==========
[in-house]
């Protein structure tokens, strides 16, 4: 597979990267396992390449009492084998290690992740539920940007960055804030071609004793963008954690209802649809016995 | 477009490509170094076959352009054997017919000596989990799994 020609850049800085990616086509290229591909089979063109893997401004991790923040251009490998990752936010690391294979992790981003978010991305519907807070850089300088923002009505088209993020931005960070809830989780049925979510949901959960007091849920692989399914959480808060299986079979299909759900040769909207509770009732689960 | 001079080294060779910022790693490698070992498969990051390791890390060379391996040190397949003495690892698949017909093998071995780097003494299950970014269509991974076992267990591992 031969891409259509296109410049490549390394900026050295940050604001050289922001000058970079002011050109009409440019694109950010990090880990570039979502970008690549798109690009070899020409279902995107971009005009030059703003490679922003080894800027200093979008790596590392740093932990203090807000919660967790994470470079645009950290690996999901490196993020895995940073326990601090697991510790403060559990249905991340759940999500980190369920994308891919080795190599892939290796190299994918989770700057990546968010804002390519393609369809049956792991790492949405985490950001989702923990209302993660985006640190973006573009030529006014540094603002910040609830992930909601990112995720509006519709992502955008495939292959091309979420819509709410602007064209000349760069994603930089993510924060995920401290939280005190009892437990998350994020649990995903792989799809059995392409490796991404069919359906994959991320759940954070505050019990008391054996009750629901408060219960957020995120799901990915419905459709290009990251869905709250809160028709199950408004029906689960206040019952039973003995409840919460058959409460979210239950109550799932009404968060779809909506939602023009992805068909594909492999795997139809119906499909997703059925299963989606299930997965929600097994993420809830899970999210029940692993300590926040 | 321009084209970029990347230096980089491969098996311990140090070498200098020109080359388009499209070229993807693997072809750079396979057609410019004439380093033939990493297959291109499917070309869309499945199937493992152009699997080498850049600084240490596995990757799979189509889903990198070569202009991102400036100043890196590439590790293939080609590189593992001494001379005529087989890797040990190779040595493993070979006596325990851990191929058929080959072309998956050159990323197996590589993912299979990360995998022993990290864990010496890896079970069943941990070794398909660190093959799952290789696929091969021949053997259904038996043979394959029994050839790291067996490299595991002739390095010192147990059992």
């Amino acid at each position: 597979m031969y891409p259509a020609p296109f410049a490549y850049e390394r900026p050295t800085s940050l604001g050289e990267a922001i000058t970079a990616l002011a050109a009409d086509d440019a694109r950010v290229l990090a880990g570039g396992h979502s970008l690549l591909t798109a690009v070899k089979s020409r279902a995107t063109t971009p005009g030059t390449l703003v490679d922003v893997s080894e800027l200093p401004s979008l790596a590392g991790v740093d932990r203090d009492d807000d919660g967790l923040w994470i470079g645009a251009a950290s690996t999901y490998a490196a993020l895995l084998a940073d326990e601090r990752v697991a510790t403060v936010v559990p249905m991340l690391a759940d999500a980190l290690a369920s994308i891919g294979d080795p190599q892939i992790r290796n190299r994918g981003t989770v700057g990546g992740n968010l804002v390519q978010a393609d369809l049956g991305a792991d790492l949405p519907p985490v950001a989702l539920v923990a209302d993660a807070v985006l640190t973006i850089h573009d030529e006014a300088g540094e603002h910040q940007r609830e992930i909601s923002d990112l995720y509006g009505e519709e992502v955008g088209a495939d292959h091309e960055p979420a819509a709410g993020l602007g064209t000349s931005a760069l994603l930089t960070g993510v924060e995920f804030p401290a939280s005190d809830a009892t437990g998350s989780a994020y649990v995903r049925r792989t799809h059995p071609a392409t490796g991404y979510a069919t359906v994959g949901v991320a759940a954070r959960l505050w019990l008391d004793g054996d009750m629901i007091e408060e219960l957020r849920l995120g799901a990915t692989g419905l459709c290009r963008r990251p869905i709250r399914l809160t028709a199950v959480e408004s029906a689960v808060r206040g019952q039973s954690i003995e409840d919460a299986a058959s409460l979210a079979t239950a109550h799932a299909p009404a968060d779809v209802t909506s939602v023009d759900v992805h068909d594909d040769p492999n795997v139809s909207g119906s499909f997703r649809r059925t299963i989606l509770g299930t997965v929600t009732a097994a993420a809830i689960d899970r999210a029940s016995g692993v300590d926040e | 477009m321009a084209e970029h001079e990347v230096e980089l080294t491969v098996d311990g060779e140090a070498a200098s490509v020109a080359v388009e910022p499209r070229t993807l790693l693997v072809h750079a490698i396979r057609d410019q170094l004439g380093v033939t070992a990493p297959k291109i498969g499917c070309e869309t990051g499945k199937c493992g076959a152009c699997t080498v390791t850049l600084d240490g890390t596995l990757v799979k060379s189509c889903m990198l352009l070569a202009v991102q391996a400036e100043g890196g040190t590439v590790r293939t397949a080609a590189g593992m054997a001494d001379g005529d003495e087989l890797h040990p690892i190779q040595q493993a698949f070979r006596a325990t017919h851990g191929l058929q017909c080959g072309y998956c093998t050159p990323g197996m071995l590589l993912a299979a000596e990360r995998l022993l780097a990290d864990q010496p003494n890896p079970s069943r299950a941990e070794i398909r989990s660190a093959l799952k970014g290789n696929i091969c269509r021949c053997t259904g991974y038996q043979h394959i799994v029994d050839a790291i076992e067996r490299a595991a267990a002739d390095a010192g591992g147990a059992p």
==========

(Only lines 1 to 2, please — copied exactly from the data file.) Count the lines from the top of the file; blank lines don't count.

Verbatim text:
[in-house]
């Protein structure tokens, strides 16, 4: 597979990267396992390449009492084998290690992740539920940007960055804030071609004793963008954690209802649809016995 | 477009490509170094076959352009054997017919000596989990799994 020609850049800085990616086509290229591909089979063109893997401004991790923040251009490998990752936010690391294979992790981003978010991305519907807070850089300088923002009505088209993020931005960070809830989780049925979510949901959960007091849920692989399914959480808060299986079979299909759900040769909207509770009732689960 | 001079080294060779910022790693490698070992498969990051390791890390060379391996040190397949003495690892698949017909093998071995780097003494299950970014269509991974076992267990591992 031969891409259509296109410049490549390394900026050295940050604001050289922001000058970079002011050109009409440019694109950010990090880990570039979502970008690549798109690009070899020409279902995107971009005009030059703003490679922003080894800027200093979008790596590392740093932990203090807000919660967790994470470079645009950290690996999901490196993020895995940073326990601090697991510790403060559990249905991340759940999500980190369920994308891919080795190599892939290796190299994918989770700057990546968010804002390519393609369809049956792991790492949405985490950001989702923990209302993660985006640190973006573009030529006014540094603002910040609830992930909601990112995720509006519709992502955008495939292959091309979420819509709410602007064209000349760069994603930089993510924060995920401290939280005190009892437990998350994020649990995903792989799809059995392409490796991404069919359906994959991320759940954070505050019990008391054996009750629901408060219960957020995120799901990915419905459709290009990251869905709250809160028709199950408004029906689960206040019952039973003995409840919460058959409460979210239950109550799932009404968060779809909506939602023009992805068909594909492999795997139809119906499909997703059925299963989606299930997965929600097994993420809830899970999210029940692993300590926040 | 321009084209970029990347230096980089491969098996311990140090070498200098020109080359388009499209070229993807693997072809750079396979057609410019004439380093033939990493297959291109499917070309869309499945199937493992152009699997080498850049600084240490596995990757799979189509889903990198070569202009991102400036100043890196590439590790293939080609590189593992001494001379005529087989890797040990190779040595493993070979006596325990851990191929058929080959072309998956050159990323197996590589993912299979990360995998022993990290864990010496890896079970069943941990070794398909660190093959799952290789696929091969021949053997259904038996043979394959029994050839790291067996490299595991002739390095010192147990059992």